January is a special month for Rob Stewart. Not only does this January mark 17 years since he joined Newton Investment Management, but also his son was born the day before he started at the company.
In those 17 years, Mr Stewart, the company’s head of responsible investment research, has seen big changes in the investment sector.
The particular area within his purview is all that comes under the umbrella of environmental, social and governance investing.
There was a time in the industry when ESG was wholly treated as an abstract concept, but the tide has been turning. ESG investing is becoming more integrated into investment processes – a trend that Mr Stewart saysNewton was an early adopter of before the City caught on.
“We were spending money on this when nobody wanted to talk about ESG analysis,” he notes.
Political and consumer attitudes towards the environment and company behaviour has been a key driver behind the change.
Mr Stewart says: “What clients want has developed. Our clients have come to us saying, ‘We really love what you are doing with this ESG, but we would like you to take it a bit of a step further’, so that is where our sustainable strategy has come into play.
“We are interested in having portfolios that are dynamic, forward-thinking and are trying to solve some of the problems people are interested in, while also delivering good returns.”
An example of how Newton applies ESG into its process is that when an analyst finds a stock they are interested in, they will speak with Mr Stewart’s team, who will draw up a full ESG report highlighting the risks and opportunities that are material to the fund.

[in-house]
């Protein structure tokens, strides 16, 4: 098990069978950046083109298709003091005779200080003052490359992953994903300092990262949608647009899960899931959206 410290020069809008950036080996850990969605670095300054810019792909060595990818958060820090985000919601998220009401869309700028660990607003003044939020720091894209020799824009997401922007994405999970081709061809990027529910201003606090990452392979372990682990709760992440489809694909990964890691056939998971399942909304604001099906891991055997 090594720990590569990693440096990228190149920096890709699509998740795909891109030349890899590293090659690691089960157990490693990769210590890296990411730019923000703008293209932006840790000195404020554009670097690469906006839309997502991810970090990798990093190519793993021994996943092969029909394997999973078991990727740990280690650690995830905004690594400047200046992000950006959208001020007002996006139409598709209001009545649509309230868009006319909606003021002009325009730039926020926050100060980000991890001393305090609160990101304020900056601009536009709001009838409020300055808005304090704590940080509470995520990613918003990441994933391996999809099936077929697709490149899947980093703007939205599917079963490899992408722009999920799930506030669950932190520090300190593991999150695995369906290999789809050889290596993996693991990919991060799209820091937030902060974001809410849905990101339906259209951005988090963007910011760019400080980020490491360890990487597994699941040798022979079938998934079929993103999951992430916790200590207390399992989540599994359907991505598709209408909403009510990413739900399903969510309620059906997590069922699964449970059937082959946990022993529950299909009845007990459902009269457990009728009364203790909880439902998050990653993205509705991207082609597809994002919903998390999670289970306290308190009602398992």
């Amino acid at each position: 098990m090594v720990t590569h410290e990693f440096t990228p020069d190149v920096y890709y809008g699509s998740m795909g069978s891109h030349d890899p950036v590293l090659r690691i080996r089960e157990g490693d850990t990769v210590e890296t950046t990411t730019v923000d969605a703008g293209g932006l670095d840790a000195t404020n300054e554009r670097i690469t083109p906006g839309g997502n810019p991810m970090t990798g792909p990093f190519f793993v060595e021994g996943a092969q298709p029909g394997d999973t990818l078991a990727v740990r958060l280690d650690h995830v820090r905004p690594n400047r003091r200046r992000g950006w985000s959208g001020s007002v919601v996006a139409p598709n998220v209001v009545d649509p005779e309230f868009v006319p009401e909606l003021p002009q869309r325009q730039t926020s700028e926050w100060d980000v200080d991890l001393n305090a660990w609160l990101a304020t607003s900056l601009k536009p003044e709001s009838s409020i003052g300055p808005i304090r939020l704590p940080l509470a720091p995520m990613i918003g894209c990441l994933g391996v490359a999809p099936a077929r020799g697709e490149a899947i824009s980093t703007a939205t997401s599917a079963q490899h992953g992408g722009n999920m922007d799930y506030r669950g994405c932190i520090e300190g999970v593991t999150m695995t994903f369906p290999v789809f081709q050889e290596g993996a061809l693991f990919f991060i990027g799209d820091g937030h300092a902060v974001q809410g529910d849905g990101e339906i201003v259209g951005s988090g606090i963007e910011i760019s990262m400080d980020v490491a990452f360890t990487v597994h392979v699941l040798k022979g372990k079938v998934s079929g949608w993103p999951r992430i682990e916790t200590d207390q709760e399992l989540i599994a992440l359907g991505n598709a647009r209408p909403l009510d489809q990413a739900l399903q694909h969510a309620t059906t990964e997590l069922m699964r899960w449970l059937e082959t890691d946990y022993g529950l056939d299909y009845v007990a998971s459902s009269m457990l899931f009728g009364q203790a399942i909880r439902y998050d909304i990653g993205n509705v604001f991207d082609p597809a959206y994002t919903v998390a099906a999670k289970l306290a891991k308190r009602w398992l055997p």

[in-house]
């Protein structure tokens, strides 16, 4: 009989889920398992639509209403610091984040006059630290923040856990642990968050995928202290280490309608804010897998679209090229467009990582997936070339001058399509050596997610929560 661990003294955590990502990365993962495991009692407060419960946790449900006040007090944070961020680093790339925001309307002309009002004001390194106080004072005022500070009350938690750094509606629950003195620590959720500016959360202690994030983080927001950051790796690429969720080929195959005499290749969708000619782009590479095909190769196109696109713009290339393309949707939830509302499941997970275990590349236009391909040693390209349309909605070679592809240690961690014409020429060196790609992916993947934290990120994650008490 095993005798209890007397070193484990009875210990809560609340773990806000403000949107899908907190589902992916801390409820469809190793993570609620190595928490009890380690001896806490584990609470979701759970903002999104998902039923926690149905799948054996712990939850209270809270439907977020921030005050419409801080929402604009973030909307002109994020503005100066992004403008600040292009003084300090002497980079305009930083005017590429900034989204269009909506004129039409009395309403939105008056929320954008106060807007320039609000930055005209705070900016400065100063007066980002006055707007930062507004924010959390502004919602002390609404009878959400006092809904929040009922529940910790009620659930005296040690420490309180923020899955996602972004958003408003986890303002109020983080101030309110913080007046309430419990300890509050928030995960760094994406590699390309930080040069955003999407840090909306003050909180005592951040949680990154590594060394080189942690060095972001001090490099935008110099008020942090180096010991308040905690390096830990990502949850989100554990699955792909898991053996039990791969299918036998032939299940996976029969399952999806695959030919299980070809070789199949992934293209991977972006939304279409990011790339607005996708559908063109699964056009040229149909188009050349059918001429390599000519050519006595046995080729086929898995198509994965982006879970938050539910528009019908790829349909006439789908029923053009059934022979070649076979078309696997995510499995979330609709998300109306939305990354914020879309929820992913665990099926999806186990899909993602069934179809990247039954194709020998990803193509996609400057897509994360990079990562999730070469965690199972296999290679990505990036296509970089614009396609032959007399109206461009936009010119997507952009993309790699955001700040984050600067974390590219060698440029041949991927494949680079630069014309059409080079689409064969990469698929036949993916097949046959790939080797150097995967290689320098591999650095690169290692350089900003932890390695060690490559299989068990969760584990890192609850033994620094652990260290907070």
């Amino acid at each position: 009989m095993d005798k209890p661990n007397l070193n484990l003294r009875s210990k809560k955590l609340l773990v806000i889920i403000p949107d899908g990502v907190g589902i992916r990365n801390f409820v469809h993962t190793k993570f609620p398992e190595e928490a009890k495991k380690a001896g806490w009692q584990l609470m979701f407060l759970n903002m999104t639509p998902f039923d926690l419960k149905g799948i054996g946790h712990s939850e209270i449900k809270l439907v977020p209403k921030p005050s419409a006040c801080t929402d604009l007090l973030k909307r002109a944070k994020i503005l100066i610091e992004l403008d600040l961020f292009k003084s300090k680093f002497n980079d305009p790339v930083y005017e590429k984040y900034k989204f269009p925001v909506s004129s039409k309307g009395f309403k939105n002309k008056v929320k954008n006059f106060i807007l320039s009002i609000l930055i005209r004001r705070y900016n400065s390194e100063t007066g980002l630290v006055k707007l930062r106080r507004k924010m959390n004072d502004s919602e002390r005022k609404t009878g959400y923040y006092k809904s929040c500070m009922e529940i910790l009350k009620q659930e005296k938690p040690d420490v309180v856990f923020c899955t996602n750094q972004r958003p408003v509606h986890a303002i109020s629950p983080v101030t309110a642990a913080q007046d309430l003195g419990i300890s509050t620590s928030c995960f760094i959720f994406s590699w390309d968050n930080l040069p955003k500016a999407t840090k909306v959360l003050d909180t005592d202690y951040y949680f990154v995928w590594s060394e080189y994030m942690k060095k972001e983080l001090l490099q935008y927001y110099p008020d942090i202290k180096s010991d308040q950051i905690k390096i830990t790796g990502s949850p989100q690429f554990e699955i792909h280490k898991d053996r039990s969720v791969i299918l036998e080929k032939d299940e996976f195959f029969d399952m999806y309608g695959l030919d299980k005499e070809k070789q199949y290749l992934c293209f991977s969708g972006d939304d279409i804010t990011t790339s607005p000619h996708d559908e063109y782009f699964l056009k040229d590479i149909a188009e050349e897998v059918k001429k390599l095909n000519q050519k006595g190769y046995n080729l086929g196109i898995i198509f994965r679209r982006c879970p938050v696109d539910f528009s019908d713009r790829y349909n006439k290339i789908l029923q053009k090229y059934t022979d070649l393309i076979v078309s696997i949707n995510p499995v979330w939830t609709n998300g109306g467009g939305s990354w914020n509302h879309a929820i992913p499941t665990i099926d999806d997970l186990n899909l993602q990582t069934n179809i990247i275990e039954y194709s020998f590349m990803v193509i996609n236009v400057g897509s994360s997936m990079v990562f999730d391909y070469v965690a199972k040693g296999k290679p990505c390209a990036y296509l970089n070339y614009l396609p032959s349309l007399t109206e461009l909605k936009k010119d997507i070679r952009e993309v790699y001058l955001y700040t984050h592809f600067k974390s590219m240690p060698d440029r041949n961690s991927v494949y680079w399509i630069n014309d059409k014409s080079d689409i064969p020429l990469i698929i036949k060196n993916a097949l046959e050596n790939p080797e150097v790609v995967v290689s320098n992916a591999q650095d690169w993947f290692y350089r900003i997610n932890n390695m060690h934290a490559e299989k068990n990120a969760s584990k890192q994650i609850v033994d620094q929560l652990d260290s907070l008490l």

In addition to financial measures, the company evaluates factors such as environmental impacts, social standards and the effectiveness of people in charge.
Mr Stewart adds: “If we decide to own this stock, there are issues we would look to engage this company on, things we would be interested to know more about, so we might talk to the company. We do all of this before we decide to invest.”
Newton does not just want to invest in companies that are already seen as great, but it wants to drive change in companies that have potential, and have areas that need improving.
As change in the ESG arena of the investment sector continues, the biggest driver is sure to be regulation.
The Financial Conduct Authority is consulting on new rules to improve climate-related disclosures by certain issuers and clarifying existing obligations.
The UN’s sustainable development goals also provide an important benchmark for managers of sustainable funds to align themselves with.
There are 17 goals in total that provide a vital reference point for managers looking to identify and monitor ethical credentials.
In the meantime, there is a gap between what investors want and how they can access the funds.